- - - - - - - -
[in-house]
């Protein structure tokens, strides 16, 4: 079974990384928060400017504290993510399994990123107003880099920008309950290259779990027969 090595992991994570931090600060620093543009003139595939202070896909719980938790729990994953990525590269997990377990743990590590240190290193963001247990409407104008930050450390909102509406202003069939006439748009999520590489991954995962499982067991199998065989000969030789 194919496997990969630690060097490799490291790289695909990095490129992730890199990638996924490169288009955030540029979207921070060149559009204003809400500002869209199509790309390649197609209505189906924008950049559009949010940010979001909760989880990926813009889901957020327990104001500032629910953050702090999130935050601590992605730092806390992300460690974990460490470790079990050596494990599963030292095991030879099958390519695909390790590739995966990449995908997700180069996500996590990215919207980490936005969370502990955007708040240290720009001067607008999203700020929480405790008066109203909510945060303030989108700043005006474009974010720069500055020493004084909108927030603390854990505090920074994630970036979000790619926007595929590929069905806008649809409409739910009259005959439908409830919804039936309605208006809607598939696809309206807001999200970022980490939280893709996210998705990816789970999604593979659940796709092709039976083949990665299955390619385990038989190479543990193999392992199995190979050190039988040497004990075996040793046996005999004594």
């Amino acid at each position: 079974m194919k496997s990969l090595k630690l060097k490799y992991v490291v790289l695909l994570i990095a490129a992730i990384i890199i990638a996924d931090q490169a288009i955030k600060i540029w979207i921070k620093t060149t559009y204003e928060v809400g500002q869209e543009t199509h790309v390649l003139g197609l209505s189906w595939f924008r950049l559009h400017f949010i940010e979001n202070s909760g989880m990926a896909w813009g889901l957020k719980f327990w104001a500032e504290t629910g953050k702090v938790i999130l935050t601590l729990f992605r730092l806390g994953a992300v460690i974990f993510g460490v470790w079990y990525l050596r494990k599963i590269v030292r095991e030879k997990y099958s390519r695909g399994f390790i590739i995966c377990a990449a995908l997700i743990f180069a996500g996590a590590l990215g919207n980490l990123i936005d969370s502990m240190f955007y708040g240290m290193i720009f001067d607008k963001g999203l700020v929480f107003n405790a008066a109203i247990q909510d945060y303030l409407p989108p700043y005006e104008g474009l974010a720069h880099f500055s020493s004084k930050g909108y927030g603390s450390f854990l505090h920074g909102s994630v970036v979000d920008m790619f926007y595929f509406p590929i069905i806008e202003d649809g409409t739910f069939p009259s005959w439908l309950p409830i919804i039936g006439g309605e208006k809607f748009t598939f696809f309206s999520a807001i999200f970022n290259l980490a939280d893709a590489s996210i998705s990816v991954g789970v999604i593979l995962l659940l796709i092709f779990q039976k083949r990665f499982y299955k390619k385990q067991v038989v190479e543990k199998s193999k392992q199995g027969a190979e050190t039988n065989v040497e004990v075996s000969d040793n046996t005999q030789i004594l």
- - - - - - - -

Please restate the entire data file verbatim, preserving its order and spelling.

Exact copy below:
[in-house]
């Protein structure tokens, strides 16, 4: 079974990384928060400017504290993510399994990123107003880099920008309950290259779990027969 090595992991994570931090600060620093543009003139595939202070896909719980938790729990994953990525590269997990377990743990590590240190290193963001247990409407104008930050450390909102509406202003069939006439748009999520590489991954995962499982067991199998065989000969030789 194919496997990969630690060097490799490291790289695909990095490129992730890199990638996924490169288009955030540029979207921070060149559009204003809400500002869209199509790309390649197609209505189906924008950049559009949010940010979001909760989880990926813009889901957020327990104001500032629910953050702090999130935050601590992605730092806390992300460690974990460490470790079990050596494990599963030292095991030879099958390519695909390790590739995966990449995908997700180069996500996590990215919207980490936005969370502990955007708040240290720009001067607008999203700020929480405790008066109203909510945060303030989108700043005006474009974010720069500055020493004084909108927030603390854990505090920074994630970036979000790619926007595929590929069905806008649809409409739910009259005959439908409830919804039936309605208006809607598939696809309206807001999200970022980490939280893709996210998705990816789970999604593979659940796709092709039976083949990665299955390619385990038989190479543990193999392992199995190979050190039988040497004990075996040793046996005999004594």
């Amino acid at each position: 079974m194919k496997s990969l090595k630690l060097k490799y992991v490291v790289l695909l994570i990095a490129a992730i990384i890199i990638a996924d931090q490169a288009i955030k600060i540029w979207i921070k620093t060149t559009y204003e928060v809400g500002q869209e543009t199509h790309v390649l003139g197609l209505s189906w595939f924008r950049l559009h400017f949010i940010e979001n202070s909760g989880m990926a896909w813009g889901l957020k719980f327990w104001a500032e504290t629910g953050k702090v938790i999130l935050t601590l729990f992605r730092l806390g994953a992300v460690i974990f993510g460490v470790w079990y990525l050596r494990k599963i590269v030292r095991e030879k997990y099958s390519r695909g399994f390790i590739i995966c377990a990449a995908l997700i743990f180069a996500g996590a590590l990215g919207n980490l990123i936005d969370s502990m240190f955007y708040g240290m290193i720009f001067d607008k963001g999203l700020v929480f107003n405790a008066a109203i247990q909510d945060y303030l409407p989108p700043y005006e104008g474009l974010a720069h880099f500055s020493s004084k930050g909108y927030g603390s450390f854990l505090h920074g909102s994630v970036v979000d920008m790619f926007y595929f509406p590929i069905i806008e202003d649809g409409t739910f069939p009259s005959w439908l309950p409830i919804i039936g006439g309605e208006k809607f748009t598939f696809f309206s999520a807001i999200f970022n290259l980490a939280d893709a590489s996210i998705s990816v991954g789970v999604i593979l995962l659940l796709i092709f779990q039976k083949r990665f499982y299955k390619k385990q067991v038989v190479e543990k199998s193999k392992q199995g027969a190979e050190t039988n065989v040497e004990v075996s000969d040793n046996t005999q030789i004594l």